The Greeks may not have been right that knowledge will necessarily bequeath the happiest life, but it certainly makes it more intro-passionately lived…and though existentially taxing, sublimely meaningful. Sometimes setting life as the outward working of a phronetic plan seems to miss the target (sorry, Aristotle) altogether, though. I don’t question the role of practical wisdom, nor still reason (that would be unreasonable!!! 😉 ), but I do question the universal application of this paradigm. Life is not something that can be put under one’s thumb and lived as a postscript to reason and whatever principles or biotic axioms might be espoused from it. Mostly life speaks to the aesthetic in which one is enraptured in the beauty awaiting discovery and this requires not developing only one’s rational propensity, but one’s sensibilities which are best cultivated through the arts. It involves sensitizing oneself to the transient and evolving beauty that surrounds and creating in oneself a relationship of mutuality.

Postscript: No. I’m not contra-Aristotle. But I come at the aretic view  from a different ultimate standpoint. I have existential leanings that loosely argue that there are no objective standards to ground all judgment. Does that mean that judgment is subjective and anything issued in earnest by the subject is true and right, and thereby impervious to judgment? Actually, no. That would be a rather naive view of subjectivism which owes many confusions to it’s presumed dichotomous relation to the objective. Inter-subjectivity probably best describes the proper rendering of the type of subjectivity defended, and it begins with the primordial positioning of the humankind already in-the-world-with-others and working out structures within which existence can be authenticated. Still, I do not reject aretic thinking, anymore than I reject the advice my physician gives me when I seek out medical advice. Rather within a particular paradigm of meaning prescripts are meaningful and “true”.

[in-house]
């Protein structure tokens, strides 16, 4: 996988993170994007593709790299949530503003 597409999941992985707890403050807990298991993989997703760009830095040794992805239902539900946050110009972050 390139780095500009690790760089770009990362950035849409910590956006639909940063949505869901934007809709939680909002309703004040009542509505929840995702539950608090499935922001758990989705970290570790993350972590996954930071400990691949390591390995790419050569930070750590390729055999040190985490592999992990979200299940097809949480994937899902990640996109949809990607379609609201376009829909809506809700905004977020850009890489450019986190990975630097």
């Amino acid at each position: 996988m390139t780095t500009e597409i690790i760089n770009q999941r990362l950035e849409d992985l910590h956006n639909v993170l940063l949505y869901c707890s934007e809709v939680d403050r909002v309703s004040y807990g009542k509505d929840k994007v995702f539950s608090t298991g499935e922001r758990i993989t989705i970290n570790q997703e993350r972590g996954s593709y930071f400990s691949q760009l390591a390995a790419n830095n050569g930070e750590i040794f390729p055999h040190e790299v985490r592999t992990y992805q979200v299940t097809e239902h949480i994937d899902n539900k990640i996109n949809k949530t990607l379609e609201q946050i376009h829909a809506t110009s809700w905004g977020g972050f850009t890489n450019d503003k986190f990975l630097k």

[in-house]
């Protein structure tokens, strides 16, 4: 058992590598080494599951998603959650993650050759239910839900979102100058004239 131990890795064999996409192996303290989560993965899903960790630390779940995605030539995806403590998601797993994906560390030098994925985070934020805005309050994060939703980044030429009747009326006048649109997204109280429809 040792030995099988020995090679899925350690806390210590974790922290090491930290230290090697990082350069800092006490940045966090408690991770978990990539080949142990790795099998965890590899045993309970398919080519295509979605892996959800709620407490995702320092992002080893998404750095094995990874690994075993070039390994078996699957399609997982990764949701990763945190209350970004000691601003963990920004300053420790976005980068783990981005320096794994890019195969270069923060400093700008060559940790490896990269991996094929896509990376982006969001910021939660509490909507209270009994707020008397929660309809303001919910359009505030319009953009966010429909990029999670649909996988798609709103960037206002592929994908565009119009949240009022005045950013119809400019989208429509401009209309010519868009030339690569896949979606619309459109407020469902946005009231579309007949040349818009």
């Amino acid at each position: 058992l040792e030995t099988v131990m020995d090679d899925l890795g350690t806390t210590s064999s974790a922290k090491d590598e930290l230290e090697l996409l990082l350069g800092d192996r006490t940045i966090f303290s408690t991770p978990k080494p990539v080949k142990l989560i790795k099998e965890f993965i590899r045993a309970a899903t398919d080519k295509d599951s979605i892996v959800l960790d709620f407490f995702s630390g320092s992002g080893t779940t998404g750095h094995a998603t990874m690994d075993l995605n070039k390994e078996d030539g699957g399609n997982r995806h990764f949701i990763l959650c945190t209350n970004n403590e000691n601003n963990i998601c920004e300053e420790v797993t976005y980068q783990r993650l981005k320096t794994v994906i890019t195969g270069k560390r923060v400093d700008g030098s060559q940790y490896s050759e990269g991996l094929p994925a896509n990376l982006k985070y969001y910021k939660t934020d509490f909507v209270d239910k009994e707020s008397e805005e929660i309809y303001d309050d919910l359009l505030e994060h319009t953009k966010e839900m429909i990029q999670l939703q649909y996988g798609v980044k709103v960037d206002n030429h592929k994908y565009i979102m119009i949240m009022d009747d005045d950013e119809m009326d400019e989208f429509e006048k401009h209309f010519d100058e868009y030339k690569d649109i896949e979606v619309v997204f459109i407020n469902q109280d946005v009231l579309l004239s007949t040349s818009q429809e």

A Tribute to Mothers

I wrote these updates for my children’s birthdays. It seemed the appropriate opportunity to express the overwhelming joy these two wonderful people have brought to my life. Mothers (fathers too, but today I speak to mothers who experience parenthood in their own way) know the challenges brought on that go far beyond physical exhaustion, and self-doubt, to accommodating paradigms that seem to cater (still) to lingering patriarchal ideals and a certain degree of self-loathing from which we draw some atonement for betraying what we often experience as the new and liberating feminist paradigm that would have us renounce the more self-sacrificial mode of being-alondside-our-children. I mean even as educated career oriented and independent women we wanted to have children.  More often than not most of us found ourselves assuming the role of the primary care-taker (however much you share responsibilities, most of us still think that we are sharing these!). This usually meant making small and LARGE sacrifices along the way that invariably were at the cost of our professional (and hence financial) advancement. Intermingled with frustration, and despair – and now I speak to my own personal experience – my children helped me grow in ways that would have otherwise been remiss. So though I take pride in having raised two amazing children, as the dedications below suggest, today I am thankful for how I learned a special kind of patience, and open-mindedness with them. I came to viscerally indulge intellectual schemes of thinking I long defended but always short of the practical challenges and potential (and ultimately actual) materials costs and risks evoked along the way. Courage, determination, even faith amidst often times excruciating pangs of self-doubt, I think have made me a better, albeit more complex, person (perhaps those that know me now feel inclined to step in and yell: NO!!!! :)) Being a mother today is a complicated affair, but still oh, so worth it!

Screen Shot 2016-12-18 at 10.16.30.png

Screen Shot 2016-12-17 at 20.38.55 3.png